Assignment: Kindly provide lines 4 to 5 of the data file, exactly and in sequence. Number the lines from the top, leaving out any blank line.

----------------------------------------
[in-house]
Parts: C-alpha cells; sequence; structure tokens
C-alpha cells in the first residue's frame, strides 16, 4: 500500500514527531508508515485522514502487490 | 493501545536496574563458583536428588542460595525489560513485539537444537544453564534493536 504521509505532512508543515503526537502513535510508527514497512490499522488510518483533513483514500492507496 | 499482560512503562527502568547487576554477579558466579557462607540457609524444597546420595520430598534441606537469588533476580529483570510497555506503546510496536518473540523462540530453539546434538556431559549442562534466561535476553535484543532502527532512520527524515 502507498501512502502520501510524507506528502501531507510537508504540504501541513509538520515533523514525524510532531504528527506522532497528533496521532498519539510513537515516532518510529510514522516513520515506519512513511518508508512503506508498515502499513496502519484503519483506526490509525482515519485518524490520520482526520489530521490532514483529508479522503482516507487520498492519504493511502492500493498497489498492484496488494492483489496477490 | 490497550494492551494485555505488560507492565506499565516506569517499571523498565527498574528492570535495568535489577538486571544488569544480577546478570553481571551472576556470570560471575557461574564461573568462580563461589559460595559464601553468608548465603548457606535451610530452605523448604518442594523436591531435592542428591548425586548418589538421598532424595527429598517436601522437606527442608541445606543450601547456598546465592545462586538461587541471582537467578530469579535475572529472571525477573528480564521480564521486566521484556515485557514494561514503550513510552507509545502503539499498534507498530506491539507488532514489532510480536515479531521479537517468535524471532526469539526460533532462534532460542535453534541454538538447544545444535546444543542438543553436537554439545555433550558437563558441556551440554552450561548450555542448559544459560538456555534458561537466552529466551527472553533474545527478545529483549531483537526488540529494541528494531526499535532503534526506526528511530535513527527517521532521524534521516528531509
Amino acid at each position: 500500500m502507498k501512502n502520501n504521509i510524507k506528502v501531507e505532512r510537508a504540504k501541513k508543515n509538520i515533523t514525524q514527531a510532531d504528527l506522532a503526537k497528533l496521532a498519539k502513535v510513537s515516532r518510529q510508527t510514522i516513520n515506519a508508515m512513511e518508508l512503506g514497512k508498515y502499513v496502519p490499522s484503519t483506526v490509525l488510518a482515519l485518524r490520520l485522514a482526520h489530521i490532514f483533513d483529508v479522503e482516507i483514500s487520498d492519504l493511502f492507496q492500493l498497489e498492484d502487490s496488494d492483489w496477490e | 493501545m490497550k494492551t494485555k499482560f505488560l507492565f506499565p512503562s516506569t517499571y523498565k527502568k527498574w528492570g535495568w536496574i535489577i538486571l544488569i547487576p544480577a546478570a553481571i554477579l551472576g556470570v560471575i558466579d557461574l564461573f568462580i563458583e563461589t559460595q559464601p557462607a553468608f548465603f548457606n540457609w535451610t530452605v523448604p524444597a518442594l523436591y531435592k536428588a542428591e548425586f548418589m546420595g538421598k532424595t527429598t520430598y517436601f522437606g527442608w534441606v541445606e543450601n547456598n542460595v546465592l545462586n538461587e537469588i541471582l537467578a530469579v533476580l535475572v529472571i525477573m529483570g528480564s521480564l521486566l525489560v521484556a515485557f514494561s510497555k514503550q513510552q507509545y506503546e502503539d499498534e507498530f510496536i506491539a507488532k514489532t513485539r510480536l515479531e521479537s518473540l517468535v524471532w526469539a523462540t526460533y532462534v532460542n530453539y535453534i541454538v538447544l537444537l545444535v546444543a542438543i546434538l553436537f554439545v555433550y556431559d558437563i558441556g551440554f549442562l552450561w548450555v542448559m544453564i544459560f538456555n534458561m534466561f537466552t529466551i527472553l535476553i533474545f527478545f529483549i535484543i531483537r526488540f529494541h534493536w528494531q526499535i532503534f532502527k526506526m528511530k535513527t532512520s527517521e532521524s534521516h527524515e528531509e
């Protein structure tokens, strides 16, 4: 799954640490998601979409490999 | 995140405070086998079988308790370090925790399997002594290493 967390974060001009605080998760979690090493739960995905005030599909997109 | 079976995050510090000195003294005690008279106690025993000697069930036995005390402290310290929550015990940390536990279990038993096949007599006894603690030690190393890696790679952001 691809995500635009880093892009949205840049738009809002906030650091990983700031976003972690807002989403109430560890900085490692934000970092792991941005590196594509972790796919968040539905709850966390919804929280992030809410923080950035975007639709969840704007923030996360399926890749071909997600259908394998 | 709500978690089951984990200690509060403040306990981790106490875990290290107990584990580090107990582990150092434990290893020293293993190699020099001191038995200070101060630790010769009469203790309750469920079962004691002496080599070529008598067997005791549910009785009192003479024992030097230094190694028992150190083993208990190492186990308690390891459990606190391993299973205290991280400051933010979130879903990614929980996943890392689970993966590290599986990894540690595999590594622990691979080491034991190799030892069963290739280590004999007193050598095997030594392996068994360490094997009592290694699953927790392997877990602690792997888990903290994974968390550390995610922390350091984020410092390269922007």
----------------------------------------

Amino acid at each position: 500500500m502507498k501512502n502520501n504521509i510524507k506528502v501531507e505532512r510537508a504540504k501541513k508543515n509538520i515533523t514525524q514527531a510532531d504528527l506522532a503526537k497528533l496521532a498519539k502513535v510513537s515516532r518510529q510508527t510514522i516513520n515506519a508508515m512513511e518508508l512503506g514497512k508498515y502499513v496502519p490499522s484503519t483506526v490509525l488510518a482515519l485518524r490520520l485522514a482526520h489530521i490532514f483533513d483529508v479522503e482516507i483514500s487520498d492519504l493511502f492507496q492500493l498497489e498492484d502487490s496488494d492483489w496477490e | 493501545m490497550k494492551t494485555k499482560f505488560l507492565f506499565p512503562s516506569t517499571y523498565k527502568k527498574w528492570g535495568w536496574i535489577i538486571l544488569i547487576p544480577a546478570a553481571i554477579l551472576g556470570v560471575i558466579d557461574l564461573f568462580i563458583e563461589t559460595q559464601p557462607a553468608f548465603f548457606n540457609w535451610t530452605v523448604p524444597a518442594l523436591y531435592k536428588a542428591e548425586f548418589m546420595g538421598k532424595t527429598t520430598y517436601f522437606g527442608w534441606v541445606e543450601n547456598n542460595v546465592l545462586n538461587e537469588i541471582l537467578a530469579v533476580l535475572v529472571i525477573m529483570g528480564s521480564l521486566l525489560v521484556a515485557f514494561s510497555k514503550q513510552q507509545y506503546e502503539d499498534e507498530f510496536i506491539a507488532k514489532t513485539r510480536l515479531e521479537s518473540l517468535v524471532w526469539a523462540t526460533y532462534v532460542n530453539y535453534i541454538v538447544l537444537l545444535v546444543a542438543i546434538l553436537f554439545v555433550y556431559d558437563i558441556g551440554f549442562l552450561w548450555v542448559m544453564i544459560f538456555n534458561m534466561f537466552t529466551i527472553l535476553i533474545f527478545f529483549i535484543i531483537r526488540f529494541h534493536w528494531q526499535i532503534f532502527k526506526m528511530k535513527t532512520s527517521e532521524s534521516h527524515e528531509e
């Protein structure tokens, strides 16, 4: 799954640490998601979409490999 | 995140405070086998079988308790370090925790399997002594290493 967390974060001009605080998760979690090493739960995905005030599909997109 | 079976995050510090000195003294005690008279106690025993000697069930036995005390402290310290929550015990940390536990279990038993096949007599006894603690030690190393890696790679952001 691809995500635009880093892009949205840049738009809002906030650091990983700031976003972690807002989403109430560890900085490692934000970092792991941005590196594509972790796919968040539905709850966390919804929280992030809410923080950035975007639709969840704007923030996360399926890749071909997600259908394998 | 709500978690089951984990200690509060403040306990981790106490875990290290107990584990580090107990582990150092434990290893020293293993190699020099001191038995200070101060630790010769009469203790309750469920079962004691002496080599070529008598067997005791549910009785009192003479024992030097230094190694028992150190083993208990190492186990308690390891459990606190391993299973205290991280400051933010979130879903990614929980996943890392689970993966590290599986990894540690595999590594622990691979080491034991190799030892069963290739280590004999007193050598095997030594392996068994360490094997009592290694699953927790392997877990602690792997888990903290994974968390550390995610922390350091984020410092390269922007």